Fifteen years into fatherhood, mental illness burst into my son’s life and took up long-term residence. So did chaos, friction, tears, lying, arguments, anger, and disrespect. Then drugs. Then jail. Then death. As is often the case, guilt, self-doubt, and self-criticism also moved in, right into my heart.
Up until that time, Father’s Day was a special day for me. The hugs and gifts from my six kids were always great, but seeing the results of my fathering—the wonderful people that my kids were becoming—meant everything to me. If the “proof is in the pudding,” my kids were proving that I was a good father, and I pridefully, arrogantly relished that thought.
So it’s probably no surprise that I began to approach Father’s Day with a lot of restraint after David’s world began its downward spiral. If great kids proved that I was a successful father, David’s lying, stealing, drug abuse, and jail time obviously proved that I was a failure. I couldn’t honestly accept “Happy Father’s Day!” wishes, or rejoice over the memories of the past year, knowing that I’m a fraud, filled with shame, embarrassment, and self-hatred.
Years later, though, someone challenged me with a question: If I’m a failure as a father because of my child’s actions, aren’t I also saying that my mentally-ill child was a failure as a person because of his actions?
Absolutely not! The illness caused David to do those things. It’s not fair to him to discount his kindness, generosity, and love of life, or all the happy memories he created, just because a part of his life was painful and out of his control.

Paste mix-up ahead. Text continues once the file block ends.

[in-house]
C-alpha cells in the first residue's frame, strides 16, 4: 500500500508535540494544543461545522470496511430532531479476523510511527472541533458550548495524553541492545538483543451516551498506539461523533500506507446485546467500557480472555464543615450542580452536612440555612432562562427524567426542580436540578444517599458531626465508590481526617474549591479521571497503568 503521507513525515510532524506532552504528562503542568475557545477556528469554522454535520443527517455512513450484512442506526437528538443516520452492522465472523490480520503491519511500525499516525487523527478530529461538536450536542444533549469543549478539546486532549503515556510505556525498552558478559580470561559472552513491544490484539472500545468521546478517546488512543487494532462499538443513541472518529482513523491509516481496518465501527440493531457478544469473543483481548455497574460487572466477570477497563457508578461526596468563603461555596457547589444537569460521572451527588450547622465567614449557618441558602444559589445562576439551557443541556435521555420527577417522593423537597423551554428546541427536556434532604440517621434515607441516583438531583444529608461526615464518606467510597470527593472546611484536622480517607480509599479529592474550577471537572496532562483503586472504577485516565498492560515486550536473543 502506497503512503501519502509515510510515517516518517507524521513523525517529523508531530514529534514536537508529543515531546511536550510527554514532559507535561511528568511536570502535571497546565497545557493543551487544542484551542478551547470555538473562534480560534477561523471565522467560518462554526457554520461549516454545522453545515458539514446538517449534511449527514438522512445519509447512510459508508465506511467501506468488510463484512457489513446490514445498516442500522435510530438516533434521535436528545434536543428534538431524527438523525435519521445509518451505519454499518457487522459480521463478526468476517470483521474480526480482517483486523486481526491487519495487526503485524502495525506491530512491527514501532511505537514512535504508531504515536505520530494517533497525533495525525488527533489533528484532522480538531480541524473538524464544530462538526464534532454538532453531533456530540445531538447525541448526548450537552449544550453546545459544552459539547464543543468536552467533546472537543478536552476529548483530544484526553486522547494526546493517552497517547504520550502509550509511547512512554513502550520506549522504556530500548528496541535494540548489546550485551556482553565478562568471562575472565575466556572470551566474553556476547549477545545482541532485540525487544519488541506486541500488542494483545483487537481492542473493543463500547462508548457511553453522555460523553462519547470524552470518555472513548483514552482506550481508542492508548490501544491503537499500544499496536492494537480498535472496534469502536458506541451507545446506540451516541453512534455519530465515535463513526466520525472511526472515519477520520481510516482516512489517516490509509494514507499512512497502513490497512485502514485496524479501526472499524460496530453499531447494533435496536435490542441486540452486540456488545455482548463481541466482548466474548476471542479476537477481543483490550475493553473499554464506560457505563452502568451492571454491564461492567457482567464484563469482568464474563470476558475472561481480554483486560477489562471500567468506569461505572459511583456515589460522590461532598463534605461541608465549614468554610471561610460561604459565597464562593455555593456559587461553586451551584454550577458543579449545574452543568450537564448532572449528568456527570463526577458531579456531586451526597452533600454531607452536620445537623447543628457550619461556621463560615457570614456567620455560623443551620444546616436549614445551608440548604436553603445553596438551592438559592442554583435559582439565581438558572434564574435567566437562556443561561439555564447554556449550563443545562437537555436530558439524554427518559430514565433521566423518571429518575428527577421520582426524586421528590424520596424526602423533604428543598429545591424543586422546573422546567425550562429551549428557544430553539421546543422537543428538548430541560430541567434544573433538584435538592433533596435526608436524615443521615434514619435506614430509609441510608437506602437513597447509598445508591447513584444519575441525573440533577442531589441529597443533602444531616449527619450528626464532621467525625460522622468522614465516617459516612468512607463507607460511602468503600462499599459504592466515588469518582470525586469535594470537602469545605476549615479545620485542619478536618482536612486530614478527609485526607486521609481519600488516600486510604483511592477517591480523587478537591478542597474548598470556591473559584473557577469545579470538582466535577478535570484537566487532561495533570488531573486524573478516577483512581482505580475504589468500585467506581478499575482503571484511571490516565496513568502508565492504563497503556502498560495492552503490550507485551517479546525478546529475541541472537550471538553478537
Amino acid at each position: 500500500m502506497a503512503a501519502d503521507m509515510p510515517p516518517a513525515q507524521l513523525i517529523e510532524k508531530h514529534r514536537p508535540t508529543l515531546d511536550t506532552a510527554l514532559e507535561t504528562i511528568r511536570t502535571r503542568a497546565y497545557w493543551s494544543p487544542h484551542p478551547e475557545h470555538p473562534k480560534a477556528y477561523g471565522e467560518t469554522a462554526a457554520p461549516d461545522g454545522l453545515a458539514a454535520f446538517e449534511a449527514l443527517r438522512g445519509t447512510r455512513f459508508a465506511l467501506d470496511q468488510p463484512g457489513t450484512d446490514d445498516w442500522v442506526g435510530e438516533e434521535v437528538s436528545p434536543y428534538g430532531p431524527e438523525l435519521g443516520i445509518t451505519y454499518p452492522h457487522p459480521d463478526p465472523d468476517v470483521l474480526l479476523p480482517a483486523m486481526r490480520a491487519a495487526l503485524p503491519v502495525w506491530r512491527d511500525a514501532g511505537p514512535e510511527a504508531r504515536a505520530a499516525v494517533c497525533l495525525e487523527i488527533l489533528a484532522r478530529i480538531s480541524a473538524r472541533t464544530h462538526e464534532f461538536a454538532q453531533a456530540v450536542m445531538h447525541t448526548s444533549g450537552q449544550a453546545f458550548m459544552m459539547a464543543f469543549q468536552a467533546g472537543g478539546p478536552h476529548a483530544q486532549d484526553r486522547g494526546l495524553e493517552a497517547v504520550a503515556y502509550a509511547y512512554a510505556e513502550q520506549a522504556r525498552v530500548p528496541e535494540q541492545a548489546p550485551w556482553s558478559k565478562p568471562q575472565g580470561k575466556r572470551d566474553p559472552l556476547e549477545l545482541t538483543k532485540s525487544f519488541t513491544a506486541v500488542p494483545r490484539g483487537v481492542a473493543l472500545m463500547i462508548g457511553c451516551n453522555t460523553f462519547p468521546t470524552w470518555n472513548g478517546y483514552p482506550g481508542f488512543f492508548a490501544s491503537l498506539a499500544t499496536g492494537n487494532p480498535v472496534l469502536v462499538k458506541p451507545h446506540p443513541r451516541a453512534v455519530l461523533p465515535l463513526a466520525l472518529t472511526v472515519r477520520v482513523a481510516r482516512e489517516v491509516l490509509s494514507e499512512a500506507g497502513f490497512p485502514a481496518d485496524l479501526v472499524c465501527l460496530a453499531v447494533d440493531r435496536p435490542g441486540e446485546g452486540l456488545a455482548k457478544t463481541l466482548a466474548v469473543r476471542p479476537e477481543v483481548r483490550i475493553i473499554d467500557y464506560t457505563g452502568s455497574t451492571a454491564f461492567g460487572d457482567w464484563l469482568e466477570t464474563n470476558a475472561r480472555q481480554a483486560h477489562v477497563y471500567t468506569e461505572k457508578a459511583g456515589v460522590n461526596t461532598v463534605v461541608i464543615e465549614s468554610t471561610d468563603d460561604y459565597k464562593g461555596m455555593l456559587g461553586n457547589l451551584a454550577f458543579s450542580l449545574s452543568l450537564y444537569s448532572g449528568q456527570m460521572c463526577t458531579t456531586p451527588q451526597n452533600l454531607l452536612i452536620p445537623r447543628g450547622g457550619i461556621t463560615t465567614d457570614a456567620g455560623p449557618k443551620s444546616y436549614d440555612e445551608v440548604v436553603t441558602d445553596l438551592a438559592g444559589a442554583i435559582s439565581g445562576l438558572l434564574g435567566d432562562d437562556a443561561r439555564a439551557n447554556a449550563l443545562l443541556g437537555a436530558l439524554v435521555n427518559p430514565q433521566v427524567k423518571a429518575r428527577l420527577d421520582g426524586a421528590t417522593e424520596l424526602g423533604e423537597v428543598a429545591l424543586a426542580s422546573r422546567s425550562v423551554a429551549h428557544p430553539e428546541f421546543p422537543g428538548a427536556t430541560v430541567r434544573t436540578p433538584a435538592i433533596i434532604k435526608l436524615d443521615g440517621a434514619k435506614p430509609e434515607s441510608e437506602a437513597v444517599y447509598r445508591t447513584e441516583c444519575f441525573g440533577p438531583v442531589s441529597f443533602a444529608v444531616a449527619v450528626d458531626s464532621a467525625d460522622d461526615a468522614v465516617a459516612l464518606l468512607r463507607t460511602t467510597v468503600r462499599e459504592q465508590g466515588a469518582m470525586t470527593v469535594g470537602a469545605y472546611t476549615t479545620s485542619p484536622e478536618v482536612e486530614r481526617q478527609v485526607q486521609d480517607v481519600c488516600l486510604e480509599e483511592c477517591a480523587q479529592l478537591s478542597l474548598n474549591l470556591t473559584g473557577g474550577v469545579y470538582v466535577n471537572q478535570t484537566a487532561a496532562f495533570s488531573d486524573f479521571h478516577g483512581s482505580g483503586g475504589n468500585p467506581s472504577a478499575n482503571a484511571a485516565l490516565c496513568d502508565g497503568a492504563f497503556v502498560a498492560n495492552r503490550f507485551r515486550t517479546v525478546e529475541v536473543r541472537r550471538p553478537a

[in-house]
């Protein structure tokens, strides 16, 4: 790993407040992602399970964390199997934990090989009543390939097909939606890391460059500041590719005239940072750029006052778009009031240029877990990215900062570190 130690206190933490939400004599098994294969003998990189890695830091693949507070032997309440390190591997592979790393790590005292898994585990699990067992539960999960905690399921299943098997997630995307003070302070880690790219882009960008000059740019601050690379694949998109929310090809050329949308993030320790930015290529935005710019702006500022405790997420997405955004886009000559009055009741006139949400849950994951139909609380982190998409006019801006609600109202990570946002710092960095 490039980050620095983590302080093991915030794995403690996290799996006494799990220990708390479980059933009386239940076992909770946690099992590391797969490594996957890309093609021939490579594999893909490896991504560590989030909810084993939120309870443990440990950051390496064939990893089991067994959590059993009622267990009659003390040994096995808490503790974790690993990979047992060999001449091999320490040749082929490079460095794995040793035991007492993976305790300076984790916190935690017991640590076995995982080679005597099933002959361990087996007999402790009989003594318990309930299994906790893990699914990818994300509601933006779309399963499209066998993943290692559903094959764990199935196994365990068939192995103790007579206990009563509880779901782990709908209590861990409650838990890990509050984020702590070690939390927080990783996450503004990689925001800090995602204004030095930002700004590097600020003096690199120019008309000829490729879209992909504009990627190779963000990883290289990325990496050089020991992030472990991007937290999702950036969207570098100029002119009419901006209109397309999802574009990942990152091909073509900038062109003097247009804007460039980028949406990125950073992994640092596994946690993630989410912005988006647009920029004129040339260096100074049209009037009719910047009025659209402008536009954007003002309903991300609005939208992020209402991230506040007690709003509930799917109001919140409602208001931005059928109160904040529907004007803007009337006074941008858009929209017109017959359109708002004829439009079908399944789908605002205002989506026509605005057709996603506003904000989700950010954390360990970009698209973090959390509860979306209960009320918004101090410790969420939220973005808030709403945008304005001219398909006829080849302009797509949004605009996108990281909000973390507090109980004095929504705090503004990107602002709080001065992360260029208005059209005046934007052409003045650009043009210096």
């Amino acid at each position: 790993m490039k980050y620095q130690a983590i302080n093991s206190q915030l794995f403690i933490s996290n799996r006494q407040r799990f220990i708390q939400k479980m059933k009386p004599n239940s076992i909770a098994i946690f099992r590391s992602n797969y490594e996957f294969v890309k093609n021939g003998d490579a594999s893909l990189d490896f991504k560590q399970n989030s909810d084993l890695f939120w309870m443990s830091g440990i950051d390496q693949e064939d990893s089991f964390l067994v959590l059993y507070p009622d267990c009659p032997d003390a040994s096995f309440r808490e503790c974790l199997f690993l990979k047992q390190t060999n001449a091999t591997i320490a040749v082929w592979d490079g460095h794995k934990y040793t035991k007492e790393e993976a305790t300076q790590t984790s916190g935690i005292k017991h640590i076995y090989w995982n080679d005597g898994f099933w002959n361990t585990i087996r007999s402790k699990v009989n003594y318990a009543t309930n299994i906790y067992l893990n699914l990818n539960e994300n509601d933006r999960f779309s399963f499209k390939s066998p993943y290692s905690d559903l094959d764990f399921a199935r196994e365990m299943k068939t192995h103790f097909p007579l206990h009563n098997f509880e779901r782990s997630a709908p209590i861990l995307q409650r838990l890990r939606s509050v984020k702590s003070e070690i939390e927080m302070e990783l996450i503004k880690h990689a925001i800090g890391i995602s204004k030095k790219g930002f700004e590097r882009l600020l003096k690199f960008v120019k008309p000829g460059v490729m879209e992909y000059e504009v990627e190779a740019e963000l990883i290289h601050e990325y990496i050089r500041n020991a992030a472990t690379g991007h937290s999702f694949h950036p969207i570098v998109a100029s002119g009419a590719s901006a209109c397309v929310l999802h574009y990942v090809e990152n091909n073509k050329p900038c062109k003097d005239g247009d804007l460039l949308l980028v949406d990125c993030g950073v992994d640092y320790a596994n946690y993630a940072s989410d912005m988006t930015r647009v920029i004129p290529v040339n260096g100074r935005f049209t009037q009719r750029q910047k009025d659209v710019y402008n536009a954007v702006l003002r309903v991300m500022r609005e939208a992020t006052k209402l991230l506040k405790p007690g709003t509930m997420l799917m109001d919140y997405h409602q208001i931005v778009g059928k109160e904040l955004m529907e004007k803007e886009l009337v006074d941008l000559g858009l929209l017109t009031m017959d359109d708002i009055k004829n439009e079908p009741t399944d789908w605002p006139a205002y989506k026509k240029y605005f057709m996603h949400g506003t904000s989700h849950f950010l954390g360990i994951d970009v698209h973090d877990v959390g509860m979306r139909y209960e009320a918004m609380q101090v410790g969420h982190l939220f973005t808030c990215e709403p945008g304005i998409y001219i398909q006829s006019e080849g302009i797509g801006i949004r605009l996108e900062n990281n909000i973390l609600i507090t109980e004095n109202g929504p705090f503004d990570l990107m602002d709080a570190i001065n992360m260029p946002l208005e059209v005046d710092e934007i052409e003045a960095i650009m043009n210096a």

Then it hit me…
While I applied that truth to my son, I didn’t extend it to myself. In the same way that David wasn’t a failure as a person because an illness caused him to do certain things, I’m not a failure as a father because my child—ill or otherwise—did certain things.
At his memorial service, Ann and I shared and honored the deepest essence of our son, the illness-free part of him. Even though we candidly acknowledged his many mistakes and his drug-induced death, we also celebrated the fullness and joy of his life, and rightly so.
In the same way, the deepest essence of being a father—the loving kindness, the patient guidance, the protective provision, the sacrifice, generosity, and love—should be the thing we celebrate and honor on Father’s Day. But for years, I allowed David’s illness-driven actions to convince me of my failures and to rob me of that celebration.
Thankfully, I’ve come to apply to myself the same grace that I extend to David. Mental illness no longer steals that joy.
If you’re a father whose child acts poorly because of mental illness, take it from someone who’s been there: Their actions don’t diminish your fatherly heart, effort, intent or ability, your worth, your meaning or your value. Don’t let the disease steal your joy as a father.
And if you know of a father who’s struggling to enjoy the third Sunday in June, because his ill child isn’t ‘perfect’, encourage him, support him, and honor him for the sacrifice and investment he’s made. You’ll make his Father’s Day something special.
*Republished from MikeandAnn.org June 14, 2017.
Through nearly 38 years of marriage, Mike and Ann have experienced many joys, but also some really hard stuff that has challenged their marriage. Raising six kids, half of whom have a mental health diagnosis, has strengthened their relationship despite times when they really wanted to walk away from each other. Their ministry offers encouragement to couples of special needs kids. They also minister to those with a mental health diagnosis and their families. To find out more go to MikeandAnn.org